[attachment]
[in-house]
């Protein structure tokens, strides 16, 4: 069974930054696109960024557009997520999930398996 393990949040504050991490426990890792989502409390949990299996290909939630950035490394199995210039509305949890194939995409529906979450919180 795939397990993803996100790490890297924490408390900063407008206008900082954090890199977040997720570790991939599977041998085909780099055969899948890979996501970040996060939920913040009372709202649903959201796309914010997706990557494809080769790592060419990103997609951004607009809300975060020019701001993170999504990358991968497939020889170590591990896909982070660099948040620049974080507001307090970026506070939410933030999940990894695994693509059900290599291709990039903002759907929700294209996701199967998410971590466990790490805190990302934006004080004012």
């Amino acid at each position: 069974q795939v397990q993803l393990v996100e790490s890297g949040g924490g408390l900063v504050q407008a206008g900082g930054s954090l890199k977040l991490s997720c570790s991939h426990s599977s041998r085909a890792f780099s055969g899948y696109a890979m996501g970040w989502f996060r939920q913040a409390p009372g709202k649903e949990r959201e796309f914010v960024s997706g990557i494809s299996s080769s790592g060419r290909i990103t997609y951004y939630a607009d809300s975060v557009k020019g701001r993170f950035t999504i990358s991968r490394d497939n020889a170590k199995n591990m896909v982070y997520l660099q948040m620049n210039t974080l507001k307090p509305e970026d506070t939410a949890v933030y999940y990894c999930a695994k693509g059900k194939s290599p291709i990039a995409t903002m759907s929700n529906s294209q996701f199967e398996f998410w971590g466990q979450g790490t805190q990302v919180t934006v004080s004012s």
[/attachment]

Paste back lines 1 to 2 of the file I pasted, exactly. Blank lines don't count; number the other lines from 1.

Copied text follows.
[in-house]
């Protein structure tokens, strides 16, 4: 069974930054696109960024557009997520999930398996 393990949040504050991490426990890792989502409390949990299996290909939630950035490394199995210039509305949890194939995409529906979450919180 795939397990993803996100790490890297924490408390900063407008206008900082954090890199977040997720570790991939599977041998085909780099055969899948890979996501970040996060939920913040009372709202649903959201796309914010997706990557494809080769790592060419990103997609951004607009809300975060020019701001993170999504990358991968497939020889170590591990896909982070660099948040620049974080507001307090970026506070939410933030999940990894695994693509059900290599291709990039903002759907929700294209996701199967998410971590466990790490805190990302934006004080004012």